|Publication number||US8020114 B2|
|Application number||US 10/165,598|
|Publication date||Sep 13, 2011|
|Filing date||Jun 7, 2002|
|Priority date||Jun 7, 2002|
|Also published as||CA2488663A1, CN1662879A, CN100538631C, EP1595208A2, US20040066418, WO2003104983A2, WO2003104983A3|
|Publication number||10165598, 165598, US 8020114 B2, US 8020114B2, US-B2-8020114, US8020114 B2, US8020114B2|
|Inventors||Joseph Peter Robert Tosey|
|Original Assignee||Sierra Wireless, Inc.|
|Export Citation||BiBTeX, EndNote, RefMan|
|Patent Citations (17), Non-Patent Citations (2), Classifications (11), Legal Events (2)|
|External Links: USPTO, USPTO Assignment, Espacenet|
The present invention relates to the field of software used on mobile devices. More particularly, the present invention relates to the handling of inputs to the mobile devices.
Mobile devices, such as cellular phones and personal digital assistants (PDAs) have been growing in popularity for many years. As they have grown in complexity, the number of functions they are capable of running has also increased. Cellular phones are no longer limited to merely dialing and receiving phone numbers. Address books, calculators, memo pads, and email capabilities are only a few of the functions being implemented on mobile devices. A problem, however, occurs when attempting to input information to these various functions.
People tend to think of information in terms of words, ideas, and pictures, but current operating systems work in terms of programs. A user must first select an authoring program (Word, Excel, address book, calculator, etc.) before entering the data. This is inconvenience because it implies that the user has decided how to use the information being recorded before it is actually recorded. If the information is later repurposed, it must be cut-and-pasted into a different program or function.
In the casual, mobile environment, cutting-and-pasting is very inconvenient. As a result, people continue to use old fashioned mechanisms to quickly scribble down ideas, such as Post It notes and scrap paper. Even on personal digital assistants, the memo pad requires that the user open a new memo, enter the data, and then cut-and-paste the data to where it should go. This is a slow, awkward, and unintuitive process, and therefore it is seldom used.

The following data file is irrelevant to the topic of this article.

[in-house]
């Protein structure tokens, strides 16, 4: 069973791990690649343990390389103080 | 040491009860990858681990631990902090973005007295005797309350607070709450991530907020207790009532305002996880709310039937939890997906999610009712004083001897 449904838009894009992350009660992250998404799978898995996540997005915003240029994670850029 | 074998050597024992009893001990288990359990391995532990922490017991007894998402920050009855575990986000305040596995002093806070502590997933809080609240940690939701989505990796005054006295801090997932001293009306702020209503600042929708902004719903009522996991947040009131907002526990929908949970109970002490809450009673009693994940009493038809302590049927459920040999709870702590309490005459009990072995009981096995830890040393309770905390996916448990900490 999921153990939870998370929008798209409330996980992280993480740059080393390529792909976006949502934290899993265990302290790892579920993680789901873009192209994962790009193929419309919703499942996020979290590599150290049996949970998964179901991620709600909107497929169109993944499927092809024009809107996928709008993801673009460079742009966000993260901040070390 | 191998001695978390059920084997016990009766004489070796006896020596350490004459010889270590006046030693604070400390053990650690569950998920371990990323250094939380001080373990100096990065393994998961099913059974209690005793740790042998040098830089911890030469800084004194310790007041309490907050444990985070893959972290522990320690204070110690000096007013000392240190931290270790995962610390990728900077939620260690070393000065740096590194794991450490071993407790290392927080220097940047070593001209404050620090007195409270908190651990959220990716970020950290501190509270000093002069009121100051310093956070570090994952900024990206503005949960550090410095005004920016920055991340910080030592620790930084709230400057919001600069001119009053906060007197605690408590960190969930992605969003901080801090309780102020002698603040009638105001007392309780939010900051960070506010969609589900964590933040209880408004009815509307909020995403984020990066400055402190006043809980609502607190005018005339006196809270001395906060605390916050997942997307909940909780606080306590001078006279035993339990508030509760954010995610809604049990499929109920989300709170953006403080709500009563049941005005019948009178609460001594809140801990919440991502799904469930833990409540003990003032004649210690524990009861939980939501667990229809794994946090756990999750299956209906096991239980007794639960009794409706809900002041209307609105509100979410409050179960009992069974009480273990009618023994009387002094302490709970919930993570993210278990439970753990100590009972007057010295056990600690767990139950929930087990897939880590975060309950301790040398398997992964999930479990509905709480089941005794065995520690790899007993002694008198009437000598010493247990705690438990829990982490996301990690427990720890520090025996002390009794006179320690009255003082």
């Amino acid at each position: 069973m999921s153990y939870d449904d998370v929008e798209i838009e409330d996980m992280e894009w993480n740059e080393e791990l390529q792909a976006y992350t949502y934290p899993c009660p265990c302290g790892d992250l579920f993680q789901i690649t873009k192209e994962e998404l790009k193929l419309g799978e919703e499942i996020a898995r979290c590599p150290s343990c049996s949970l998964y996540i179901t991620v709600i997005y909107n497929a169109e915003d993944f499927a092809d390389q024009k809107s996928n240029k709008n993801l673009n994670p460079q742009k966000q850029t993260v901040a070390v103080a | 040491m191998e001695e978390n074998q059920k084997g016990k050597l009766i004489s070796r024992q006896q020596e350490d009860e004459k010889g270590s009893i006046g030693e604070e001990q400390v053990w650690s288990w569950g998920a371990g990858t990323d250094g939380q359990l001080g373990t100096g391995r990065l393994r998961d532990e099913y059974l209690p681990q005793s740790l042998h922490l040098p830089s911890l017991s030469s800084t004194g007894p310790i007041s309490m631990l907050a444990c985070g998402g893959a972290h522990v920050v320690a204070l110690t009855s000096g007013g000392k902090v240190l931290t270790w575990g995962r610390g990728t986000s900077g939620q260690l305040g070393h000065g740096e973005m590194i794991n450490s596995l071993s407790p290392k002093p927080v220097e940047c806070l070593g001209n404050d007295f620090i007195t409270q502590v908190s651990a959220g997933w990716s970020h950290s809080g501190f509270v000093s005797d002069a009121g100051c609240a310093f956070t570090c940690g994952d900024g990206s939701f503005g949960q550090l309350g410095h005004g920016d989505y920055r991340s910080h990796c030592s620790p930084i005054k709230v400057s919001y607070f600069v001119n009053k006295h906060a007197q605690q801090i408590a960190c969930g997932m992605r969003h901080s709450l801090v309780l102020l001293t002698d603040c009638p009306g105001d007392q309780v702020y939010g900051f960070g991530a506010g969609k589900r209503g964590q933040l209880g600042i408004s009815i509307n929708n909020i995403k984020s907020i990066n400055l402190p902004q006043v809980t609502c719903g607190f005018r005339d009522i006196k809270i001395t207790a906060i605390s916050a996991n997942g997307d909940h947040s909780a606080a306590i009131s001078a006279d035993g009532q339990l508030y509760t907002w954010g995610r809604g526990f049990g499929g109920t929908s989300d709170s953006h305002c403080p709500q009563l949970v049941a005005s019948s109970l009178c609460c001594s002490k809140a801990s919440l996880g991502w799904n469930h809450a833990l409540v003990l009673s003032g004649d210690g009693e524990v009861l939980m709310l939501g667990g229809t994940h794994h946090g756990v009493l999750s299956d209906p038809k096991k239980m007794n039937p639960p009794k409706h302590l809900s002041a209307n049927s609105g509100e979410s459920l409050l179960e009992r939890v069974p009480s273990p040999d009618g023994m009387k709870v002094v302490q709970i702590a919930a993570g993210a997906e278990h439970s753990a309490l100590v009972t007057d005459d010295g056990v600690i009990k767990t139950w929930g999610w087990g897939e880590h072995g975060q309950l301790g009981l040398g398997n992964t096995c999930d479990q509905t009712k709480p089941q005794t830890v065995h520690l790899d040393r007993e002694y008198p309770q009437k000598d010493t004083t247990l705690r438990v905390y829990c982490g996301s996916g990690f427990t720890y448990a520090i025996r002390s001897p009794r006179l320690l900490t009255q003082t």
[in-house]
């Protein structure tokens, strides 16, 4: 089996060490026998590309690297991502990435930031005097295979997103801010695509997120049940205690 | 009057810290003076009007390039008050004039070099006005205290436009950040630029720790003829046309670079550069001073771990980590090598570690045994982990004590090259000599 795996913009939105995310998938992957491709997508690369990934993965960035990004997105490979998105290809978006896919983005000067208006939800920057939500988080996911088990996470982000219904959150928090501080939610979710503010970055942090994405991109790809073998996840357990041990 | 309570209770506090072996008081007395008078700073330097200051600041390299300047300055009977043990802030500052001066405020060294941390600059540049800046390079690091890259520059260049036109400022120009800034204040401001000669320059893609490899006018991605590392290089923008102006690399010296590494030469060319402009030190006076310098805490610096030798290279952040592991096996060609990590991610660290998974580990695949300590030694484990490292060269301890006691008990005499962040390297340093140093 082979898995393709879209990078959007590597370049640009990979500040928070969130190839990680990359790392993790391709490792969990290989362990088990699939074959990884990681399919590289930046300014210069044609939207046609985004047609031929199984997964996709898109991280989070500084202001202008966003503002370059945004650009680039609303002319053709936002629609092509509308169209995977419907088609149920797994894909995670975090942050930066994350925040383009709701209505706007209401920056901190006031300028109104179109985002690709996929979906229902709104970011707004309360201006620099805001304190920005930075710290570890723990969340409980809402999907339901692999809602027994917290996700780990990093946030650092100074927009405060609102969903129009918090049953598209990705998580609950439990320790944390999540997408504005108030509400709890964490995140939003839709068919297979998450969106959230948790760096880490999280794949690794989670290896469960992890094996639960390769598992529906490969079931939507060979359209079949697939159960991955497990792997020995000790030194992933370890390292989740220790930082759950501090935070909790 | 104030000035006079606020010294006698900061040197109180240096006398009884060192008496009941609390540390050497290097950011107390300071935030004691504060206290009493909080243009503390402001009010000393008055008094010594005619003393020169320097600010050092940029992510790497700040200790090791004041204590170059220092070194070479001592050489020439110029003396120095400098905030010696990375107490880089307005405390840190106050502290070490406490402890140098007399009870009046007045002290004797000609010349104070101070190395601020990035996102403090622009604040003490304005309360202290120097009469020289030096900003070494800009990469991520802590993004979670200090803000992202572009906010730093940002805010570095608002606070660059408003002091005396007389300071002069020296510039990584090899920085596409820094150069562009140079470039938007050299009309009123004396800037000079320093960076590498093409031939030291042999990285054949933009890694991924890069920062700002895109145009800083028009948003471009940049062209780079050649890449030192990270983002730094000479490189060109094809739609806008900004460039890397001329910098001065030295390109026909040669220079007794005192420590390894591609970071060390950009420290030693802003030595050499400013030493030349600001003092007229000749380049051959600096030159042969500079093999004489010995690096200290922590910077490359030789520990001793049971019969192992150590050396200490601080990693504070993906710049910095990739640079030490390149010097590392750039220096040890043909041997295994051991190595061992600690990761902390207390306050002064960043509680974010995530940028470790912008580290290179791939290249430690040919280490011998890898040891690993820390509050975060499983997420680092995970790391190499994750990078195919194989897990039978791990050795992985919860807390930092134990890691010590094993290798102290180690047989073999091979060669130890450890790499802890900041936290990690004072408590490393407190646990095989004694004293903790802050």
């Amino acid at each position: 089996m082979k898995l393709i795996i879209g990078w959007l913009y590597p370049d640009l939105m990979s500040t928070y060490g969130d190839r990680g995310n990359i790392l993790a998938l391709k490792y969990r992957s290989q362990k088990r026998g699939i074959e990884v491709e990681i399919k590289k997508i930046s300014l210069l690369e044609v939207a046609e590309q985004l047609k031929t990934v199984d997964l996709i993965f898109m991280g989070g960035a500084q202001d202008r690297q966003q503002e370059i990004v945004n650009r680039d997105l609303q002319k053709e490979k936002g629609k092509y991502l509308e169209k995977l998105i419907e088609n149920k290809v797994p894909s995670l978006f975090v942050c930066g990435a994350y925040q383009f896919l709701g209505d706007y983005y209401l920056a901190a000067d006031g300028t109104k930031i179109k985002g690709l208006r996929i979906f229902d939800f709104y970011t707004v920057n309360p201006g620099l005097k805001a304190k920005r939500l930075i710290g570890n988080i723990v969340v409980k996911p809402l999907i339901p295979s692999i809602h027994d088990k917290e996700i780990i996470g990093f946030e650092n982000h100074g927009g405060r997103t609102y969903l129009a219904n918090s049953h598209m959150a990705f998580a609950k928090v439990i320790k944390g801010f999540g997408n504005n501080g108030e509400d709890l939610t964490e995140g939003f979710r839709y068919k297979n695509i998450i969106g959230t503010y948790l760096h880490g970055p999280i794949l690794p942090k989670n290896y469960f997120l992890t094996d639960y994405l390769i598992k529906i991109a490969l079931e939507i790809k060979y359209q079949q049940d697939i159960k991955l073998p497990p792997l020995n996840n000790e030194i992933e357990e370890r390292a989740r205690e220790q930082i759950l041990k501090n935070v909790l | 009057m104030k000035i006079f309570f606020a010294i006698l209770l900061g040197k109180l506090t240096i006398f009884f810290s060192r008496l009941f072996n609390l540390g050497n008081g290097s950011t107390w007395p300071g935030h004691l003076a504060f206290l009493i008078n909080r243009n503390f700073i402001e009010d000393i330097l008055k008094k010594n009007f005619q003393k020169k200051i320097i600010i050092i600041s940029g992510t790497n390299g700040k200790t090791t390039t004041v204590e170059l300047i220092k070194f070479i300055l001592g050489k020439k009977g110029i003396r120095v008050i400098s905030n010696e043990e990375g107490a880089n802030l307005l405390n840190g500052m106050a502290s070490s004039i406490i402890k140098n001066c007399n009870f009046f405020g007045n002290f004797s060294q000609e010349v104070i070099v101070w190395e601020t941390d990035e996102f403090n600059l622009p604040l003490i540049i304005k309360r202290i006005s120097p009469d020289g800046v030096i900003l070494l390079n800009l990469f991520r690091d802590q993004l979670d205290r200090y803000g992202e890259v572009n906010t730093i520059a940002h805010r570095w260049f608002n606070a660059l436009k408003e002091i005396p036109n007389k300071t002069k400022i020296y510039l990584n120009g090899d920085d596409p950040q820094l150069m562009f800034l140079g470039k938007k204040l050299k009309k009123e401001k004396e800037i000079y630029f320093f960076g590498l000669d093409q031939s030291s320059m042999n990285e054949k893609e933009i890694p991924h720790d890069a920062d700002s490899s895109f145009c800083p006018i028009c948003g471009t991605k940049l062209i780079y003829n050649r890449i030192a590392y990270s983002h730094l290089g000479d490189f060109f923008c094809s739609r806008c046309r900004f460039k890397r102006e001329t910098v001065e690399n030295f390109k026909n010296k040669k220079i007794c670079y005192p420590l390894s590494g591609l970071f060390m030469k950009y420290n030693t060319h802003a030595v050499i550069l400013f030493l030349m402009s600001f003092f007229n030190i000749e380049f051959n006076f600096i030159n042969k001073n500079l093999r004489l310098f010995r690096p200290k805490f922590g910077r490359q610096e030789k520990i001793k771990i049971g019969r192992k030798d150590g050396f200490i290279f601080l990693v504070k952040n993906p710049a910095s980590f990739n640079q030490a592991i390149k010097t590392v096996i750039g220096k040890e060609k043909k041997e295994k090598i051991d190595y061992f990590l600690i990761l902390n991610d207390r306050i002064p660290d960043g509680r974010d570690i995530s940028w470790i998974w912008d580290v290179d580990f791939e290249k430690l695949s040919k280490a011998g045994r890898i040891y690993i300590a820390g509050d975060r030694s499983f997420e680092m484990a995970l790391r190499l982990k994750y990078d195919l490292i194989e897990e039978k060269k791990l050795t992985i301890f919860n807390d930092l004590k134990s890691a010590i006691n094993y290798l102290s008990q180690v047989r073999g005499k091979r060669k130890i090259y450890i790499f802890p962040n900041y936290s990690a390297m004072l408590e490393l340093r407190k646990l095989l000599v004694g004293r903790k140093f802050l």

What is needed is a solution which allows an individual to enter a thought and then choose what he wants to do with it with a minimum of interaction.
The present invention utilizes input handling to provide enter-then-act capability for user inputs. User inputs are received, and a set of one or more secondary applications are executed using the input. A priority rating may then be calculated for each of the one or more secondary applications in the set, the priority rating indicating how pertinent the input was to a corresponding application.
The accompanying drawings, which are incorporated into and constitute a part of this specification, illustrate one or more embodiments of the present invention and, together with the detailed description, serve to explain the principles and implementations of the invention.
In the drawings:
Embodiments of the present invention are described herein in the context of a system of computers, servers, and software. Those of ordinary skill in the art will realize that the following detailed description of the present invention is illustrative only and is not intended to be in any way limiting. Other embodiments of the present invention will readily suggest themselves to such skilled persons having the benefit of this disclosure. Reference will now be made in detail to implementations of the present invention as illustrated in the accompanying drawings. The same reference indicators will be used throughout the drawings and the following detailed description to refer to the same or like parts.
In the interest of clarity, not all of the routine features of the implementations described herein are shown and described. It will, of course, be appreciated that in the development of any such actual implementation, numerous implementation-specific decisions must be made in order to achieve the developer's specific goals, such as compliance with application- and business-related constraints, and that these specific goals will vary from one implementation to another and from one developer to another. Moreover, it will be appreciated that such a development effort might be complex and time-consuming, but would nevertheless be a routine undertaking of engineering for those of ordinary skill in the art having the benefit of this disclosure.
In accordance with the present invention, the components, process steps, and/or data structures may be implemented using various types of operating systems, computing platforms, computer programs, and/or general purpose machines. In addition, those of ordinary skill in the art will recognize that devices of a less general purpose nature, such as hardwired devices, field programmable gate arrays (FPGAs), application specific integrated circuits (ASICs), or the like, may also be used without departing from the scope and spirit of the inventive concepts disclosed herein.